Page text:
A funny thing about this book is that when I looked at it in a second hand store in Mountain View it had an inscription on its flyleaf that said it was a first edition. That was as far as I got before rushing to the register and buying it. Sadly it is about a 15th edition, something I discovered when I got home. That would have been a great buy for $1.50.

Juvenal-The Sixteen Satires


The Sixteen Satires is probably my least liked ancient text that I have read. I have a pretty broad, but not deep, experience reading books not just from ancient Greece and Rome but also Indian, and the Near East.

I understand the importance of his place in history, and the importance that satires have as a literary form, it is just that it seemed like one long rant, like listening to a senile uncle complain about everything, and how nothing is as good as it was in his day.

No one is to be trusted, especially women. He hates gays, Greeks, Egyptians, Jews and probably a host more that I just did not take note of. He dislikes working people and the common man. The aristocracy is no longer filling a number of roles that it should be, and here is where I find it interesting.

He often complains about the changing role of clients to the nobility. At one time they were people that were followers of an aristocrat who in turn fed them and often entertained them. The aristocrats in turn provided him with an entourage that apparently showed to society at large how important that individual was. Juvenal was in the group. He complained that at one time they got great food and good wine, then food baskets and then just cash. He laments that a group has become professional followers and are (apparently) edging out people such as him.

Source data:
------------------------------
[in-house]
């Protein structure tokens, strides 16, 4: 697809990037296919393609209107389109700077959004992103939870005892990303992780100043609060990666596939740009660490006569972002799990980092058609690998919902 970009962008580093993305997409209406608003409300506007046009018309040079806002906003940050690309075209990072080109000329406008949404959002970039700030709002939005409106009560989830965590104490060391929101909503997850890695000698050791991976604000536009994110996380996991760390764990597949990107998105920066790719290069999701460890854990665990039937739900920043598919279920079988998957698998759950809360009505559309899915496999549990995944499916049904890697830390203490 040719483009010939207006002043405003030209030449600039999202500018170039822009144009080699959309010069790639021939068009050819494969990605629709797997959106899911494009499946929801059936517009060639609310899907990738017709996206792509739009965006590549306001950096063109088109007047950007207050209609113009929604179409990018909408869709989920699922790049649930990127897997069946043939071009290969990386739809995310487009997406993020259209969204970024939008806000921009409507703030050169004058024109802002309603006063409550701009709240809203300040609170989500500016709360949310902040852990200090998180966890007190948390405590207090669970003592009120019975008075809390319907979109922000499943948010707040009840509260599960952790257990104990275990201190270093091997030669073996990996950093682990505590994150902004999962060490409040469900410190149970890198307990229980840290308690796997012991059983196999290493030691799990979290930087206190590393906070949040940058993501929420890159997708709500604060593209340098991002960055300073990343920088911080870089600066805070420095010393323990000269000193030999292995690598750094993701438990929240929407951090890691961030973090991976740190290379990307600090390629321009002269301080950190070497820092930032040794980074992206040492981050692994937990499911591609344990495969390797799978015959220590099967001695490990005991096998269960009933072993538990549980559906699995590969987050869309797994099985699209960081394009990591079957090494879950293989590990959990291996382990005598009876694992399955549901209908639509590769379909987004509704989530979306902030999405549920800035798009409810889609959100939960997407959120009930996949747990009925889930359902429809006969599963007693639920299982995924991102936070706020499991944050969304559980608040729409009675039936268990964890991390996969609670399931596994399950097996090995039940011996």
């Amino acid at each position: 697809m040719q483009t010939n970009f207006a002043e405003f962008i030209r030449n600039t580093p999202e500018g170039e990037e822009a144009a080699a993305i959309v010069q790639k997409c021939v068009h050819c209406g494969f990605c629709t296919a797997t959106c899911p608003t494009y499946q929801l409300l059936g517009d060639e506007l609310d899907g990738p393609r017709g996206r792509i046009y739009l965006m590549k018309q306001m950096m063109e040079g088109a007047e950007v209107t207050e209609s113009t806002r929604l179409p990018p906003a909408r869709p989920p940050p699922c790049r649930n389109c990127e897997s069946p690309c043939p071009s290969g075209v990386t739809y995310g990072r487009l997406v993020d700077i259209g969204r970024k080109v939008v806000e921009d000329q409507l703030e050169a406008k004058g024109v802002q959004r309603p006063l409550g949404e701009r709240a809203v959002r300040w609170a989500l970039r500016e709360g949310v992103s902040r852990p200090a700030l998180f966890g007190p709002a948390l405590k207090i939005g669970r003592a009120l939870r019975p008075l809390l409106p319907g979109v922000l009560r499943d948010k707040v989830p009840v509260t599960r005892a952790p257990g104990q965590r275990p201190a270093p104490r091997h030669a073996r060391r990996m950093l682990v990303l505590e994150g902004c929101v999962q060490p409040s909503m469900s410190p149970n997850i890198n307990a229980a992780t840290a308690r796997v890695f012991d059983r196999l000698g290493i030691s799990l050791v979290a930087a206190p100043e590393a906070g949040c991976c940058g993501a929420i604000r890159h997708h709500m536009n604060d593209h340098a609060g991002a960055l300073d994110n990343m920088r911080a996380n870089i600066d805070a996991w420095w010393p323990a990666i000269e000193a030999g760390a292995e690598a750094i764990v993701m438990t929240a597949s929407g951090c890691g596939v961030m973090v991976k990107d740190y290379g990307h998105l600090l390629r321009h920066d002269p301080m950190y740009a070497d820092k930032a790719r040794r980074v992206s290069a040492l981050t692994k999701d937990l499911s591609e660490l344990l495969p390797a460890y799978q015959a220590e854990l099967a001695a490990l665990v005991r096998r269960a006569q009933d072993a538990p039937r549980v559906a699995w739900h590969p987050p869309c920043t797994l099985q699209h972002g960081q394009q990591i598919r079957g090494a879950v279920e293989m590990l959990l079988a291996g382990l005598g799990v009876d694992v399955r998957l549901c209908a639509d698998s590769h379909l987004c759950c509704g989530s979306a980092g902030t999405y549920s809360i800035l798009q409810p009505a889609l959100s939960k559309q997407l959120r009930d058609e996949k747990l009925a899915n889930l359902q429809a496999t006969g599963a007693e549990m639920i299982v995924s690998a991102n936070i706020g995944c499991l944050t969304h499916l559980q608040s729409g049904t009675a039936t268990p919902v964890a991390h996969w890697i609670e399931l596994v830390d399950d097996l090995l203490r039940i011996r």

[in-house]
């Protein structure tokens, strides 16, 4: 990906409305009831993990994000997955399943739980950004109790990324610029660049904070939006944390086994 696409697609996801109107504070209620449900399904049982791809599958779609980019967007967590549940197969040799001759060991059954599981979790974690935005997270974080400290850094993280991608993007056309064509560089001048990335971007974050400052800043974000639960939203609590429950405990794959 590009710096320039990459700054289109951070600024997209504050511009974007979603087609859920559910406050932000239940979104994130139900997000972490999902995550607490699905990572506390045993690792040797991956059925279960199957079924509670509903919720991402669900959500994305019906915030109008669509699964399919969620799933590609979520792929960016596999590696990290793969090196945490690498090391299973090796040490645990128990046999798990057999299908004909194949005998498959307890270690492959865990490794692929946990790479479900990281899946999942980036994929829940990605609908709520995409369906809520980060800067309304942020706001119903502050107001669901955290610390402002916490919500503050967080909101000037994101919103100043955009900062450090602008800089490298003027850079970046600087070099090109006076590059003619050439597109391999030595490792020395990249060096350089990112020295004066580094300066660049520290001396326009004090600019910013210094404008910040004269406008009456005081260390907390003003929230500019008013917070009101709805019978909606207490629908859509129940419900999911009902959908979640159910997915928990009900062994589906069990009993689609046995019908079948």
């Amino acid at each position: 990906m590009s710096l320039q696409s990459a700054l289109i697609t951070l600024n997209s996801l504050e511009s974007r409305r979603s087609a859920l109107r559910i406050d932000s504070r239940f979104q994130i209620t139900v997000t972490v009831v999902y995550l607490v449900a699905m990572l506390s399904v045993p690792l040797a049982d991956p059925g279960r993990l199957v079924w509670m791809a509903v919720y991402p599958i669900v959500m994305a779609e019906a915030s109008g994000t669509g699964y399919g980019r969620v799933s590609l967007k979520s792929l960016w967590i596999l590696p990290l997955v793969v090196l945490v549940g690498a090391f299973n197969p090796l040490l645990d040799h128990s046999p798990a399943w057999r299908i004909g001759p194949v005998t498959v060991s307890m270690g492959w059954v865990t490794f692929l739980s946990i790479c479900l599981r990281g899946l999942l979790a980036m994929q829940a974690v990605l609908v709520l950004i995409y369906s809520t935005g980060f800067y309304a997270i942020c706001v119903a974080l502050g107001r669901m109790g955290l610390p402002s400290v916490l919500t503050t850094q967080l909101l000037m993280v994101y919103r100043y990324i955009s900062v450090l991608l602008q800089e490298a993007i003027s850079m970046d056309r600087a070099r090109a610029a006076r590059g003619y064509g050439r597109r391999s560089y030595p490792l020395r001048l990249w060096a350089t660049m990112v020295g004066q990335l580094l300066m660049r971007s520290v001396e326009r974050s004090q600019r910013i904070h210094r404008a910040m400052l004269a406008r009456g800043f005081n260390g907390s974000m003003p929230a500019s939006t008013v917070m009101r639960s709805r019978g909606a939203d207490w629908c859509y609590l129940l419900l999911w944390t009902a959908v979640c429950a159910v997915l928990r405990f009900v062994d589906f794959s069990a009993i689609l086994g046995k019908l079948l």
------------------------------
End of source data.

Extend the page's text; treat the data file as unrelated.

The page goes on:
I did learn a good deal about the sordid underside of higher Roman society, even if much of it is a bit sketchy on the facts, and should be questioned. While he presents it as a snap shot of everyday life most reviews I have checked have said that it is nothing of the sort. The book is basically on long litany of complaints and, at least to me, got very tedious.


Another point not in favor of the book was the translation. I understand that translation is an art, and that often each generation gets a new one that reflects in some ways the current culture as well as what is being translated. I took Latin in high school and struggled mightily with Caesar’s Commentarii de Bello Gallico, with results that often did not match what Caesar was saying. However translating a Latin phrase into a French one does not seem quite kosher. But that is one of the minor complains that I have.

The Romans did not have problems with the Prussians nor with the Moors. They did not use farthings or gold guineas. I am pretty sure that people who went to the race track (why not use hippodrome since most people reading this would know what that was?) did not wear track suits. The list goes on and on. For a book such as this I am assuming it is for more than the casual reader and they understand who any of the tribes the Romans dealt with as well as terms that deal with items used in daily life such as coinage. It takes away from the feel of the book by using 20th century terms instead.

The version I read was a Penguin Classics translated by Peter Green. I was interested to note that in looking at a review for a more recent translation by Green he laments the liberties he took with the version that I read, so I might give it a second look but honestly I doubt it.

I am sure that there are positives from the book that I did not take away. It did help refresh my memory about some of the short lived Emperors of this time, but right now that is pretty much all I can say. Well that and I discovered De Bello Africa, about Caesar’s campaigns against his republican enemies in Africa.